Critics of this column say it never has anything nice to say about financial advisers which, to be honest, is just about 100 per cent correct. However challenging the consensus view is fun and can be worthwhile. We gave the thumbs down to finance company debentures as early as 2002, warned about CDO's as well and have also forecast five out of the last three recessions.
The "consensus" today is that shares are cheap and bonds are expensive. Maybe, maybe not we will find out soon enough. The "consensus" is also that with the new financial advisers rules, a Code of Conduct, a regulatory authority that is both awake and onto it, things have vastly improved in financial advice land. Better yes, but as we will see (again) some financial advice is less "vastly improved" than others.
But first off let's get back to basics and define what good behaviour looks like. You can criticise any financial advice if you have a mind to but that sort of behaviour is not helpful or productive. It is pretty clear in this business what "best practice" looks like in terms of asset allocation and diversity one only has to look at what balanced super funds with independent trustees and the benefit of actuarial advice do.
For example the average pension fund in New Zealand has had an asset allocation of about 40 per cent in bonds, 10 per cent in property and 50 per cent in shares, more or less for about thirty years. So there is a line in the sand defining what an average risk portfolio looks like a client with a lower risk profile should have more in bonds and a client with a higher risk profile should have less. As an aside some "experts" advocate dynamic asset allocation which means shifting between asset classes. The theory says this doesn't work very well and the reality is that the professionals don't do much of it anyway.
In choosing which bonds, which property and which shares, professional unbiased investors in the form of pension funds generally adhere to the theory that the "market portfolio" is the most efficient in terms of minimizing risk and maximizing return.
What this means, very simply, is that in the investable fixed interest universe for example you should have lots of money invested in Government and SOE bonds and four fifths of five eighths of not much in junk debt. So if you saw a recommendation from a financial adviser opting for a portfolio full of junk debt it is pretty obvious that this isn't good behaviour. Similarly Fletcher Building is the biggest company on the NZX and Xero is a relative minnow so a recommendation for a NZ share portfolio with no Fletcher Building and lots of Xero isn't prudent either. It might be profitable who knows but it definitely isn't a low risk approach. Code Standard 1 of the Code of Conduct says that investments have to be suitable for clients. It is pretty clear what suitable is but this needs to be spelt out more.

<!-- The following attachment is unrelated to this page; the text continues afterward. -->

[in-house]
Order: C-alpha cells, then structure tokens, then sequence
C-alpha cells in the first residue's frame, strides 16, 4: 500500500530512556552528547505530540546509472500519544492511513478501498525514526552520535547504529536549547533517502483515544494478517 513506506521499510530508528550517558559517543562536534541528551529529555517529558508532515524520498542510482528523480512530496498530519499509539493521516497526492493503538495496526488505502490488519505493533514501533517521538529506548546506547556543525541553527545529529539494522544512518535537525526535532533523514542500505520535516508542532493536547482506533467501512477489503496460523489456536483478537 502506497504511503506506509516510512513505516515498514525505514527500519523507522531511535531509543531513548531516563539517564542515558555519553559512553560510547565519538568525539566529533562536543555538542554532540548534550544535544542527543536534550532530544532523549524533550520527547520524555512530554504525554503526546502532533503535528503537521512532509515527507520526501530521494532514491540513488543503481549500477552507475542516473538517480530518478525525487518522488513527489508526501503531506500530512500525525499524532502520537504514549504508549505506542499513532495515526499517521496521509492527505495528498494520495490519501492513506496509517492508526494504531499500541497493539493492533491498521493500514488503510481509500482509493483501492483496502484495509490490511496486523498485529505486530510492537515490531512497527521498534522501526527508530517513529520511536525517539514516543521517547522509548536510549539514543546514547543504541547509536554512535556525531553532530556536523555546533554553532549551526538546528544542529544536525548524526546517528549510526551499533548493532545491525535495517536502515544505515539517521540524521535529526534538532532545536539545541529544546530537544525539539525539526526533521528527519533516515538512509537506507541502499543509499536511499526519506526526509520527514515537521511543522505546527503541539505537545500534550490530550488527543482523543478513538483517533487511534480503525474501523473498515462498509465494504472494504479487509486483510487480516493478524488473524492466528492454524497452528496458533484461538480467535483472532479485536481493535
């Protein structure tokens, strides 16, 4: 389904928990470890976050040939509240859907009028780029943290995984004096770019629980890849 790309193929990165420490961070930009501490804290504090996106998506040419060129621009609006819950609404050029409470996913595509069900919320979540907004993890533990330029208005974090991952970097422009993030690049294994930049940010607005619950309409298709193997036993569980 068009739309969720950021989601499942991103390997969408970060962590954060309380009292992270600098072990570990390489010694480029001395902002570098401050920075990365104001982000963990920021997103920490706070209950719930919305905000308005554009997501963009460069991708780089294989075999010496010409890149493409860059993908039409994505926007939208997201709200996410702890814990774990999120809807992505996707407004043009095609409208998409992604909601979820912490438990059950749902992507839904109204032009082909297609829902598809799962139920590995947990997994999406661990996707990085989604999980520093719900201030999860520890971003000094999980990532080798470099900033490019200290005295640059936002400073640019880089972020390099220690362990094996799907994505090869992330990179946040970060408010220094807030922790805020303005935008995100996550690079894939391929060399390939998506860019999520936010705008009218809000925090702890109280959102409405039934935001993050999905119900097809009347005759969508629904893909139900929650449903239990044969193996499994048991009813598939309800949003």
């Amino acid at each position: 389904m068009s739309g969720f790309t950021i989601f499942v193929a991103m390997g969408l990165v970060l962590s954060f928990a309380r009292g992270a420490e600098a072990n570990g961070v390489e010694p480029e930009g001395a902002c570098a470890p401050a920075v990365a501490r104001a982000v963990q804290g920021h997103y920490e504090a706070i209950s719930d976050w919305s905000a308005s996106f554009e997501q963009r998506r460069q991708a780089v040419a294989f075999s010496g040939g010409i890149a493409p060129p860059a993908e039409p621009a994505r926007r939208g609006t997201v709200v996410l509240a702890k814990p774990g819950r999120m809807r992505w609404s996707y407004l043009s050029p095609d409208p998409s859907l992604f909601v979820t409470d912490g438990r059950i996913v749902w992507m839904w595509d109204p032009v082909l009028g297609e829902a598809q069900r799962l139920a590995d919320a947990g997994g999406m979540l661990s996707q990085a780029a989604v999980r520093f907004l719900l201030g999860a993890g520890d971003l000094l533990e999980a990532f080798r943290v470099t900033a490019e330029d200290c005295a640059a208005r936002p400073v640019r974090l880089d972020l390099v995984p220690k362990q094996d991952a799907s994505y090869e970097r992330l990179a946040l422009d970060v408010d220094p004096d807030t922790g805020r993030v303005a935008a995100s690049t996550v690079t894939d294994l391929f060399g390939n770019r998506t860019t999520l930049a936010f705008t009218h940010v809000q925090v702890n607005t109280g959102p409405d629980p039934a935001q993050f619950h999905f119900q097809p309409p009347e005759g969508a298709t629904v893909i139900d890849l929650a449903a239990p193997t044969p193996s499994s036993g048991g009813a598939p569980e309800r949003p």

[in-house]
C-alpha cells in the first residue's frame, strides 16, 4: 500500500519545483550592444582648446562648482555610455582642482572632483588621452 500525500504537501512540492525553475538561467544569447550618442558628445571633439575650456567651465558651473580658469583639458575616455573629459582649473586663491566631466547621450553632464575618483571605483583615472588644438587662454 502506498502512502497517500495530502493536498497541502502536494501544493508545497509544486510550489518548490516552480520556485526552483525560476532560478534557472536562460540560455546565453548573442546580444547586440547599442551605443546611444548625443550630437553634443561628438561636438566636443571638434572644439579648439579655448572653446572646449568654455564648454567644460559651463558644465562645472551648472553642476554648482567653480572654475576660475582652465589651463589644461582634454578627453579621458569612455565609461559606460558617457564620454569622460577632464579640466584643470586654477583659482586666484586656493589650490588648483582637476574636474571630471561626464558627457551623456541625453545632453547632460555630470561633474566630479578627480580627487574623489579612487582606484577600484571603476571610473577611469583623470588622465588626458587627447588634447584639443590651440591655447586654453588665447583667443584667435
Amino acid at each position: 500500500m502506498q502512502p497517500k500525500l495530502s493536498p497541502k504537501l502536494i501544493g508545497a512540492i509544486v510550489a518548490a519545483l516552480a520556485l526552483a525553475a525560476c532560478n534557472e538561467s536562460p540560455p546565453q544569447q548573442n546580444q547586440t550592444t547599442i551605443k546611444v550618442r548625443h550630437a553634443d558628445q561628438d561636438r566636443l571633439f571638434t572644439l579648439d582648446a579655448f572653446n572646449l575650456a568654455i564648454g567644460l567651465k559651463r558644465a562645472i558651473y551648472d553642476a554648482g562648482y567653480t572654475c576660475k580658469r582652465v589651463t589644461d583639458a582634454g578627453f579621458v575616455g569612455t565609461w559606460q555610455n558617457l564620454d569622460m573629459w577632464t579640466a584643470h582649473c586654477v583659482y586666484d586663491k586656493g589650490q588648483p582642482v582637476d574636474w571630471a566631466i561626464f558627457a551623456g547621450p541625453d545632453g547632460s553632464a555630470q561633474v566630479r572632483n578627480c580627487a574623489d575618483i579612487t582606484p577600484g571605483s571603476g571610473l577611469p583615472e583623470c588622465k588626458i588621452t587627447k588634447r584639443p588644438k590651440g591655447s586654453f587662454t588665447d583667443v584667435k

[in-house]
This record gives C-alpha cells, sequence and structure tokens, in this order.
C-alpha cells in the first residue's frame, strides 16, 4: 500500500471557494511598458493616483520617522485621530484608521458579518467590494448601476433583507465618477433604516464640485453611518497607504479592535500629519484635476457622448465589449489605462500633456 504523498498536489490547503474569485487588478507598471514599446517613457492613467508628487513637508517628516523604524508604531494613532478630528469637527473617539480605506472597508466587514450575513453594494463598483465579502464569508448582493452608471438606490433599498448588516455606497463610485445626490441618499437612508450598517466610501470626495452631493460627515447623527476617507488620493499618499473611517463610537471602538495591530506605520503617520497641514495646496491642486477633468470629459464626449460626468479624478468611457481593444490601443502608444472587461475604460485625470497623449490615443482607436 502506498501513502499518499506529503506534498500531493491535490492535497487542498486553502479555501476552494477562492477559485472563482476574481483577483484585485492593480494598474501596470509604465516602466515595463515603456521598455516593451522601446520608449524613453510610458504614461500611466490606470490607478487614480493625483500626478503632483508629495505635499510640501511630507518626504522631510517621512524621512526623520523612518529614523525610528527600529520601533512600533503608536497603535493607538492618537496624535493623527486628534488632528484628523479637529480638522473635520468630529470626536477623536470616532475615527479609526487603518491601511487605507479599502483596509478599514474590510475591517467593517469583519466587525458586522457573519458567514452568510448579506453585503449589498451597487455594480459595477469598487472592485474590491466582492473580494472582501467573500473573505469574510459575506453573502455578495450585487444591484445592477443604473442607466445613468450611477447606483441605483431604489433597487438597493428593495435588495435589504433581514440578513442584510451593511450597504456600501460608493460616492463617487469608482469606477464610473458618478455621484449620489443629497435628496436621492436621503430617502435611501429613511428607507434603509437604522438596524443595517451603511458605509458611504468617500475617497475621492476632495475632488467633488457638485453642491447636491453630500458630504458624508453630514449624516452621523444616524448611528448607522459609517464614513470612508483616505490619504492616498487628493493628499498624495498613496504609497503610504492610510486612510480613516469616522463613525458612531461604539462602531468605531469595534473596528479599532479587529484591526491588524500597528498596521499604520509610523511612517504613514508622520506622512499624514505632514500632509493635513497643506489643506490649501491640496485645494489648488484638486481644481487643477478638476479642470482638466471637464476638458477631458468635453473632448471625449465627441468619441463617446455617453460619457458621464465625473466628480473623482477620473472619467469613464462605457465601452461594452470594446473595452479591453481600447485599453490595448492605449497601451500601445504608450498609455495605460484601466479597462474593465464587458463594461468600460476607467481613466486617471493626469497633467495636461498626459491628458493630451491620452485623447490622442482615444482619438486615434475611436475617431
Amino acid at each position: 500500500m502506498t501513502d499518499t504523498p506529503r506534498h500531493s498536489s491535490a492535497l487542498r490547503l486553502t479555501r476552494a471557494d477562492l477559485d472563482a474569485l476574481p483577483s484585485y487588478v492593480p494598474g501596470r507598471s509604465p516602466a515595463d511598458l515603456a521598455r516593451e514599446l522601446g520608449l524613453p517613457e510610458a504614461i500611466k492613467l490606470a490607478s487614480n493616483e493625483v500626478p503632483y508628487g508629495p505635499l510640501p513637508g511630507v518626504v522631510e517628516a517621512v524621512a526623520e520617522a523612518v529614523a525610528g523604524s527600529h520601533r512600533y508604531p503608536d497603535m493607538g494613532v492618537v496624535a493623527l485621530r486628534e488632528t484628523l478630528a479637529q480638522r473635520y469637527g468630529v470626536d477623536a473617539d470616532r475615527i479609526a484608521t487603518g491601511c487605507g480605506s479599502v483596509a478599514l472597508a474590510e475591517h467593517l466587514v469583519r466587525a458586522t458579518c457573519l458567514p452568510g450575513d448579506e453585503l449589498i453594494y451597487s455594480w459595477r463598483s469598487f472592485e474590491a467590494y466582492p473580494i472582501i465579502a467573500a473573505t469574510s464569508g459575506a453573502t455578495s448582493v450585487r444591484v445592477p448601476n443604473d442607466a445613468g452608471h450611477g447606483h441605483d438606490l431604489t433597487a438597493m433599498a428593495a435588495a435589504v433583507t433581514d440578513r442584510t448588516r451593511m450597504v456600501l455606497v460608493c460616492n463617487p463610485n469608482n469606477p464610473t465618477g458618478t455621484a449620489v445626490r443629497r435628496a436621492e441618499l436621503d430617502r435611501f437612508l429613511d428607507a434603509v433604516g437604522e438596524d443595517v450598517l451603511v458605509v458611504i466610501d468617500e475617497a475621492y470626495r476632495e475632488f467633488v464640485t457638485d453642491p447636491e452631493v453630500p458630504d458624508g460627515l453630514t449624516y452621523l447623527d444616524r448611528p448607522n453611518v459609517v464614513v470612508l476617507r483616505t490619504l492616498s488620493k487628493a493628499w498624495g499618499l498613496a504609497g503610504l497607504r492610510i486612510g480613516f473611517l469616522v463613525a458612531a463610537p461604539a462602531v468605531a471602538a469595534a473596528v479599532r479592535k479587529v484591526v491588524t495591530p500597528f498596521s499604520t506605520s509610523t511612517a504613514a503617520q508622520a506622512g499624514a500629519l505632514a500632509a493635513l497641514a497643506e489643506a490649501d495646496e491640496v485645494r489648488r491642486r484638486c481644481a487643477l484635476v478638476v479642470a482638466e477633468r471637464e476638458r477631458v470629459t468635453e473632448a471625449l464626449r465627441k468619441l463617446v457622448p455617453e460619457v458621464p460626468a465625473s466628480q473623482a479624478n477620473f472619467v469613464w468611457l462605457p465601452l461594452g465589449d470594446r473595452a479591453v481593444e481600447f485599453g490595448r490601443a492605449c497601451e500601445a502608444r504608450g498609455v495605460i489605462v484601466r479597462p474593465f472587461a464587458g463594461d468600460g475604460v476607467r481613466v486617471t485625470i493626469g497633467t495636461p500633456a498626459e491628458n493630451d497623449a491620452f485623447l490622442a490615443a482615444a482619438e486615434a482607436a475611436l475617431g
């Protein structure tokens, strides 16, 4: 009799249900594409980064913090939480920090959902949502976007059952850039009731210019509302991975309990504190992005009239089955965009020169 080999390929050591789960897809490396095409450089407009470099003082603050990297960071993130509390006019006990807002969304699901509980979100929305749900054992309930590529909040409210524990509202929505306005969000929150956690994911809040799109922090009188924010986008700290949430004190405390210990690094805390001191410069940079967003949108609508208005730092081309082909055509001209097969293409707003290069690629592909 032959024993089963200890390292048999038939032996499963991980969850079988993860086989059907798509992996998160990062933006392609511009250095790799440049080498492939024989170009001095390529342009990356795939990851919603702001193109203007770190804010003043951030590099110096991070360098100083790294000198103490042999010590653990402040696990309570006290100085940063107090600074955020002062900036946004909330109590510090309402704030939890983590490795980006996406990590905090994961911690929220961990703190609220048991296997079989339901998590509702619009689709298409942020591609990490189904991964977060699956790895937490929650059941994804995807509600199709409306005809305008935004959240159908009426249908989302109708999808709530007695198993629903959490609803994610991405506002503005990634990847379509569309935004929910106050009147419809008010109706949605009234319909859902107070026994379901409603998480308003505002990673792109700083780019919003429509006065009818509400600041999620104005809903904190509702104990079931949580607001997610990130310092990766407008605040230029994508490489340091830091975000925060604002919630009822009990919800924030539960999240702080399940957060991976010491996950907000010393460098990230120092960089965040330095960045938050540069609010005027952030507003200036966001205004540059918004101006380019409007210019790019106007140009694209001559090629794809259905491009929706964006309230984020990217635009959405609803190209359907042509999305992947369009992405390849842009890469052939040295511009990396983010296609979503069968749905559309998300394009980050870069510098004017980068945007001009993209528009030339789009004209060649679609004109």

That is straightforward enough. The "you should buy the market portfolio" rule is not perfect but it is a lot less imperfect than most of the other options, unless of course you are Warren Buffett, which you probably are not. It is also important to be clear that these aren't just opinions, they are what most professional investors do and that is why they can get so much airtime in this column. However the reality in the world of retail financial advice is that not many advisers adhere to the "buy the market" rule on the basis that:
1. They can earn more money adopting other strategies.
2. They can beat the market (yeah right).
3. They still aren't being taught that the "buy the market" strategy is the best one because this conflicts with just about everybody's business model.
4. The firm they work for has investment banking or other relationships which preclude doing the right thing.
Enough background today's story started with a new client coming in. He had been to see about five different financial advisory firms and they had prepared reports for him. Would I like to see them? I looked at my calendar and was surprised to see it wasn't Christmas! What follows is some of the "highlights" of these reports.
The core of any investment plan is asset allocation and that of course is derived, according to the theory anyway, from the risk profile and objectives of the client. So much for the theory, the reality is that fees, the biases and risk profile of the adviser, just for starters, dominate. Now we get to the good part. Two of the recommendations used the same ostensibly sophisticated risk profiling package perhaps in an attempt to get around the biases highlighted above but more likely in order to give the client a false sense of security and lend some degree of professionalism to the whole sordid process.
The client in question completed detailed questionnaires for both advisers and low and behold the output from the risk profiling package produced the same result he had a low risk profile. Fantastic, but where things went seriously awry was how the financial advisers interpreted the data in terms of asset allocation.
The client was identified as having a low risk profile in both cases and accordingly one adviser came up with a very sensible 65 per cent weighting in bonds and 35 per cent in shares. The other adviser however, using the same risk profile, came up with 35 per cent in bonds and 65 per cent in shares. LOL. One couldn't have come up with a more ridiculous scenario had one tried and I must admit I re-read the recommendations a couple of times to ensure I wasn't dreaming but there it was.
But that was just the start of the silliness.
One of the plans describes itself as adopting an "absolute return strategy" but inexplicably didn't use any absolute return products at all, assuming any actually exist, which is debatable. The annual fee structure of the plan was horrendous which made me suspect there was a typing error in the recommendation and they meant to say an "absolutely no return strategy".